TED Conversations

Erik Richardson

Teacher, Richardson Ideaworks, Inc.


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How will you spend your time and/or make a living between ages 60 and 100?

As improved medicine and machinery continue to expand our lifespans in the developed world, the current model in which we work until age 65 +/- and then "retire" seems sadly outdated. New questions begin to arise, though, when we reflect on how we will each make a living and how we will make a life. I am excited to see what kind of ideas you all come up with.

One particular question related to the model is this: if someone goes back to school to re-tool for a whole new career at, say, 50, will they get hired into career-track positions where they could work for 20 years?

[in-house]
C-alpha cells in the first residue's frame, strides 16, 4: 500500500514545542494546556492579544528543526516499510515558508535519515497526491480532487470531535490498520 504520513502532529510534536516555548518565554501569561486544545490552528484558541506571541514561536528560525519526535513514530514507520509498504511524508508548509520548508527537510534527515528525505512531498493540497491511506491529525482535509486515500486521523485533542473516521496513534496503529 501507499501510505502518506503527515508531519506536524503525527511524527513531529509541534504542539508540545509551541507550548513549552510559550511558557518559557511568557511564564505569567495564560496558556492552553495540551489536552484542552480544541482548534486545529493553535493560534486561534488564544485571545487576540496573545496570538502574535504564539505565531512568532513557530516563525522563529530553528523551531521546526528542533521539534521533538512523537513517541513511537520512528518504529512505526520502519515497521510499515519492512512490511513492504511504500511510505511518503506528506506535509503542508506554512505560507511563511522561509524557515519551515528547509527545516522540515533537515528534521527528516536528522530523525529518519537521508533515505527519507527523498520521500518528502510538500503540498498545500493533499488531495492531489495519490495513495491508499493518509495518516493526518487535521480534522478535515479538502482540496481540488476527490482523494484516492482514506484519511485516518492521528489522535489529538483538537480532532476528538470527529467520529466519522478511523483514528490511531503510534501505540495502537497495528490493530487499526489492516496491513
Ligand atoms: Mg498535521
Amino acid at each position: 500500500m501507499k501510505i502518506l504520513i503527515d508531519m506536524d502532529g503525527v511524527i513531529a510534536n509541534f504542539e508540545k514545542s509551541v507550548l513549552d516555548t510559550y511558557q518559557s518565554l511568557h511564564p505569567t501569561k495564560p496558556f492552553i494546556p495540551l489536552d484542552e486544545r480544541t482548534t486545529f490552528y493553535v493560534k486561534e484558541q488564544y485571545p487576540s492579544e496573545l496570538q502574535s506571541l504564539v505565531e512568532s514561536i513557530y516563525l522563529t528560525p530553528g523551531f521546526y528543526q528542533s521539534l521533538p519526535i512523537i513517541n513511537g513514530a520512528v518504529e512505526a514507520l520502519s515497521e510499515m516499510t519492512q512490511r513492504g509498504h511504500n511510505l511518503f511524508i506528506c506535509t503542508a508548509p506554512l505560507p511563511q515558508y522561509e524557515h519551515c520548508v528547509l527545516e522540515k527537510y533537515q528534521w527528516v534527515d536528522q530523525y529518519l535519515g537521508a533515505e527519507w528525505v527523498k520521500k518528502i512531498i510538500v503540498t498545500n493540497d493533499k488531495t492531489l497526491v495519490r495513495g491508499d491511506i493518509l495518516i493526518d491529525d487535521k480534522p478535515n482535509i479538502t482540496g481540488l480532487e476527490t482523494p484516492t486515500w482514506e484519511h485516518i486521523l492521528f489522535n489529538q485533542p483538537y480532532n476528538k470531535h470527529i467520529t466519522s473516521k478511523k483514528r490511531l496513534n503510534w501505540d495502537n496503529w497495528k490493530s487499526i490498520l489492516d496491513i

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  • Jul 15 2012: To Robert & the others who want me to take the checkout operator position in spite of my fears that I will top myself after the first day- I just can't do it. I don't depend on money/job/career purely for survival. I have a partner with a job who can just manage to pay for our food, mortgage & utilities. I need something that will occupy my overactive mind & also stop me from feeling trapped by being financially dependent on another human being. I deliberately never married because the thought of being legally bound to someone else's income repulsed me in the extreme. Now the law has changed so that I am legally required to depend on a partner or live on the streets. To Teja: thank you for some creativity in your reply! I must try again to meditate/be mindful and believe more in continuity. Perhaps I could teach others about the experiences of ageing, although that is theoretically a university subject in psychology that is over-populated with academics! I might offer something more on what young people might do while young to avoid my current predicament! However, I think part of it will be overcoming the handicaps of upbringing before trying to make a definite choice of job or profession.

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